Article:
Forgive me readers for I have sinned, it has been a month since my last post. I spent 2 weeks since my last post at the hospital every night with my son keeping him company (not covid-19 related). That along with the fact there were no shows to attend and review, created the perfect storm of a lack of time and content. I had intended to use the downtime to work on the website and do some features. Somehow the first night home in my own bed and some evening time with my wife led to another two weeks of not sitting down and writing anything. Today that changes. While I have been idle, my fellow Twin Cities Theater Bloggers (TCTBers) have been doing what they can. On our facebook page we have started a new weekly feature called Theater Crush Thursdays. You can access our page by searching in facebook for @TwinCitiesTheaterBloggers I encourage you to pull it up now and follow the page. Along with Theater Crush Thursdays we are also posting events that are happening online so you can get your theater fix during this time of sheltering in place.
This week I wanted to focus Some attention on Mixed Blood Theatre. I saw six performances the last week theatres were open and three of them were at Mixed Blood Theatre. There is something special about a theatre that introduces you to something that comes to hold a special place in your heart. The three performances were all for their World Premiere Production of Interstate. You can read my review of Interstate here. I had actually previously attended only one other production at Mixed Blood Theatre which was Charm in 2016, long before I began reviewing shows. Charm was another production that like Interstate deals with the Transgender experience. The Transgender community is just one of those with whom they work in their mission to as their website says:
“USING THEATER TO ILLUSTRATE AND ANIMATE, MIXED BLOOD CHANGES ATTITUDES, BEHAVIOR, AND POLICY BY PAYING POSITIVE ATTENTION TO DIFFERENCE.“Mixed Blood Theatre website.
My first experience with Mixed Blood as a reviewer was when I was invited as part of the TCTB to come and meet with the co-creators of Interstate prior to the opening of the show. For me, new to reviewing, it was an unprecedented invitation behind the scenes to get a chance to hear about the creation of a show I would be reviewing. What struck me was the welcoming we received from Tim Komatsu the Audience Engagement Manager and the creators Melissa Li and Kit Yan. We were lucky enough to also meet the three young leads who happened to swing through after catching dinner together. Of course they were all very nice and welcoming, they wanted us to review their production. But even after my review was published and I came back for as many performances as I could before they closed early, Tim and the theatre staff were always on hand to assist with accessibility concerns for my son who utilizes a walker.
Accessibility is another aspect that Mixed Blood Theatre take very seriously, whether it is physical or financial, mixed blood tries to remove any impediments it can. They call this initiative “Radical Hospitality” and it takes many forms. They have four advisory councils who help them identify and remove barriers for those who want to engage with Mixed Blood. For Transgender People bathrooms can be a huge issue, Mixed Blood has all single stall restrooms. They are on the second floor and there is an elevator right outside the restrooms for those for whom stairs are not manageable. In terms of economic accessibility, they have a policy of no-cost admission to anyone beginning two hours before every performance on a first come first served basis. For those with the economic resources to attend the theatre there is guaranteed admission, which means buying your tickets ahead of time through the box office online or by phone.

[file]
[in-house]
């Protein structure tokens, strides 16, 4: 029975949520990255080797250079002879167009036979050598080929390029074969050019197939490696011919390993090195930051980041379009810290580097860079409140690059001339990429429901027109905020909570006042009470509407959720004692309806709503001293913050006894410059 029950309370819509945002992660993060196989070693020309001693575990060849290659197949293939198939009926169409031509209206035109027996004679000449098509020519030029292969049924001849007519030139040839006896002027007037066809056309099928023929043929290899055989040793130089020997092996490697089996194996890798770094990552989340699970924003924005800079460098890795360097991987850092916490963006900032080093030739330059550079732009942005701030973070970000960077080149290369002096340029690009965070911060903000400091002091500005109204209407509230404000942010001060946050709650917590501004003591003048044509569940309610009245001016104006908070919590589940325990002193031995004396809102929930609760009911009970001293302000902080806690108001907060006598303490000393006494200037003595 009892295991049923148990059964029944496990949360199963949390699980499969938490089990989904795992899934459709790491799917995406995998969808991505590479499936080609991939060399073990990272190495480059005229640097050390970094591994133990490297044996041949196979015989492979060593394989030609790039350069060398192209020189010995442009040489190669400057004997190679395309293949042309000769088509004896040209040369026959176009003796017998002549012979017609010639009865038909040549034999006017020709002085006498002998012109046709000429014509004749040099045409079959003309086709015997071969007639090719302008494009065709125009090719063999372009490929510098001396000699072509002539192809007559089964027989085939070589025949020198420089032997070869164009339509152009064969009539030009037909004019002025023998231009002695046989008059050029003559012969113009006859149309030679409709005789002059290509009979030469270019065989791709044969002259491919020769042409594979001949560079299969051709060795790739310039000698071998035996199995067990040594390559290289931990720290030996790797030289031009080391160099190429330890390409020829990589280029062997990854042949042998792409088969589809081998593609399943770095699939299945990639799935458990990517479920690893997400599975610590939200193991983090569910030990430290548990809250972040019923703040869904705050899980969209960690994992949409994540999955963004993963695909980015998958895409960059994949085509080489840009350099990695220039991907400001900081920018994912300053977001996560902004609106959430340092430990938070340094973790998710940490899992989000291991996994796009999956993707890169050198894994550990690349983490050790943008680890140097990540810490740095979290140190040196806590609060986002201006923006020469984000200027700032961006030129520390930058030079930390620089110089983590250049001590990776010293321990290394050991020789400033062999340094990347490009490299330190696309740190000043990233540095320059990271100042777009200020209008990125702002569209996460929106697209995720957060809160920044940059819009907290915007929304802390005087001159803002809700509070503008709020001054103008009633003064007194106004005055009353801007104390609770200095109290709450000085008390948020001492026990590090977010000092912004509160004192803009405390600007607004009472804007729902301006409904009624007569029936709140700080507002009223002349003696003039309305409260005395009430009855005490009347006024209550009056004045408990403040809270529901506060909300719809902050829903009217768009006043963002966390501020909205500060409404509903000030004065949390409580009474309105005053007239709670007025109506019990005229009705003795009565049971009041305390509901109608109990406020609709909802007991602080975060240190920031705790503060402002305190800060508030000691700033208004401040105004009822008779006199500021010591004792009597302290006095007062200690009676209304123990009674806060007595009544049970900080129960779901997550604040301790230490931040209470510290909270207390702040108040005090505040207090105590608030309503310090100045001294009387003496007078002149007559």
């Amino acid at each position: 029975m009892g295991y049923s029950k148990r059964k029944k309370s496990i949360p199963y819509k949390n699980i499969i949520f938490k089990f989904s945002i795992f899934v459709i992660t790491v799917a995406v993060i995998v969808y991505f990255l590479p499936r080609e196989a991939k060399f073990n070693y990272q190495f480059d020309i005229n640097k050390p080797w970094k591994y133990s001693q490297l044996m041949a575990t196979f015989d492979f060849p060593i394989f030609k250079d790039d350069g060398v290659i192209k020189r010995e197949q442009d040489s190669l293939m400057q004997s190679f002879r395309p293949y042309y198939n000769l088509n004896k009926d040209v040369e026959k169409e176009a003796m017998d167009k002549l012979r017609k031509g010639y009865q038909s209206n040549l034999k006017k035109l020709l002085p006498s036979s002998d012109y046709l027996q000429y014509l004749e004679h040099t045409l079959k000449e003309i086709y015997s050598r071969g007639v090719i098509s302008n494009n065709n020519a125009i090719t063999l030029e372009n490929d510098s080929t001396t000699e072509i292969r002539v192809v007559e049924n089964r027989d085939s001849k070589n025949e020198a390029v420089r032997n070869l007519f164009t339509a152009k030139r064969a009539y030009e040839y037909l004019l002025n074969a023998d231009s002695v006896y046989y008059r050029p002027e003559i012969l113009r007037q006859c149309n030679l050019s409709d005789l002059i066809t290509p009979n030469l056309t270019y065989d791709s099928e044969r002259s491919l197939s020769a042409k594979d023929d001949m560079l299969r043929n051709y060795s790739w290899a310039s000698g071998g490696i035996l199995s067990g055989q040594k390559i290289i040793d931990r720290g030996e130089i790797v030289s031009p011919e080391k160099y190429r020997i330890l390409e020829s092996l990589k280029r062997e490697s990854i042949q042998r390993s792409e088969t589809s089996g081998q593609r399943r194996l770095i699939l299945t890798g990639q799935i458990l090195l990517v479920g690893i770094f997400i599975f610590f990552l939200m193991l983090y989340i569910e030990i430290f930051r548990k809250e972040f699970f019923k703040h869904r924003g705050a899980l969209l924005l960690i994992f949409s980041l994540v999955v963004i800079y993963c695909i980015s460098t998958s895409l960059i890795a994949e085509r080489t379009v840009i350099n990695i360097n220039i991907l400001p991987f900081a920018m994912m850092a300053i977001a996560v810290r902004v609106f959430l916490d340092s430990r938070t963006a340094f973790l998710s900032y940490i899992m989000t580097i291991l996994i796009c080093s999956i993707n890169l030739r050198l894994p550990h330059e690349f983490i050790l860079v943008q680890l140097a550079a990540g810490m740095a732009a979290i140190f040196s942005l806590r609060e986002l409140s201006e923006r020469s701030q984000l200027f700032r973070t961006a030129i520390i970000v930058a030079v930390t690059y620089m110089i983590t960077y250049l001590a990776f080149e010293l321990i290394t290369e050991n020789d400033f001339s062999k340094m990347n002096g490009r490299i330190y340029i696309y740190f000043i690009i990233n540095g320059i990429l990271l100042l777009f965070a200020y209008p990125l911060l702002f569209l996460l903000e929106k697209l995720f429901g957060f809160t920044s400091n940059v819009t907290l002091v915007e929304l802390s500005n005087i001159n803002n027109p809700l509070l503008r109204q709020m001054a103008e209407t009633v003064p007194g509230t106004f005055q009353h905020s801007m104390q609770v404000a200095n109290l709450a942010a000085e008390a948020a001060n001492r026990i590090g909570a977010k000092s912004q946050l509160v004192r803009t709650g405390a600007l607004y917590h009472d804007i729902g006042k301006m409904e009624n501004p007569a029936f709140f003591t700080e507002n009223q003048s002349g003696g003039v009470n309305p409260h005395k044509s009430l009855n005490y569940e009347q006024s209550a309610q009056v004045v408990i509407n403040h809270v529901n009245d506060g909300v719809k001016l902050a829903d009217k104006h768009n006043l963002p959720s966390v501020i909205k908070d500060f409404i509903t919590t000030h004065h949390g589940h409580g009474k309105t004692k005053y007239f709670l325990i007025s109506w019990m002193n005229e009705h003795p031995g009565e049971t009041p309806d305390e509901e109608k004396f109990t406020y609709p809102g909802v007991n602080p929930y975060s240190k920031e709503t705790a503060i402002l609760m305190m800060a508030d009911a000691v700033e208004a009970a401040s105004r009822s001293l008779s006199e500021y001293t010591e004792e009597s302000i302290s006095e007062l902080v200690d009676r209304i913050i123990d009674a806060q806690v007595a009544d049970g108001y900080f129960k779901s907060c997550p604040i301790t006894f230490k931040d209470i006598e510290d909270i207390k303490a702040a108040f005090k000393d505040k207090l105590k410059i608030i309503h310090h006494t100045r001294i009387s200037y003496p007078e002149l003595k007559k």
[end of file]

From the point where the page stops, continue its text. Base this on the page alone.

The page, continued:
Mixed Blood Theatre focuses on works that address issues of social justice, inclusion, and the unseen and underrepresented in our communities. They tackle works that have social and cultural significance with an eye towards bringing us all closer together. They live up to these lofty goals through the works they perform the outreach programs they participate in and the way with which they utilize their space and treat their audience members.
In this time of uncertainty when every theatre has closed down it is important to remember the people who create these spaces and works. They cannot survive indefinitely without resources, remember when these shows closed early or were cancelled, many tickets needed to be refunded. Most theatre’s operate on very tight budgets and rely on that income for rent, utilities, and payroll. Mixed Blood Theatre is a 501(c)(3) nonprofit organization and as such they rely on grants, donations, and ticket sales to survive. If this sounds like your kind of theatre and a worthy theatre to support (It is!!), please consider making a donation. Another option for supporting the theatre is the membership program. Becoming a member for just $9 a month or $13 for a duo membership gets you access to everything they do all year long. You can become a member by clicking here https://mixedblood.com/box-office/member/. To donate to Mixed Blood Theatre click here https://mixedblood.com/support/. Finally, there is an online event coming up called Radical Hope: A Benefit to Sustain Mixed Blood Theatre on April 25th from 5:00 PM to 5:45 PM. you can learn more about it and RSVP to attend at https://mixedblood.com/support/radical-hope/?mc_cid=3d5784f887&mc_eid=c38eb303cd
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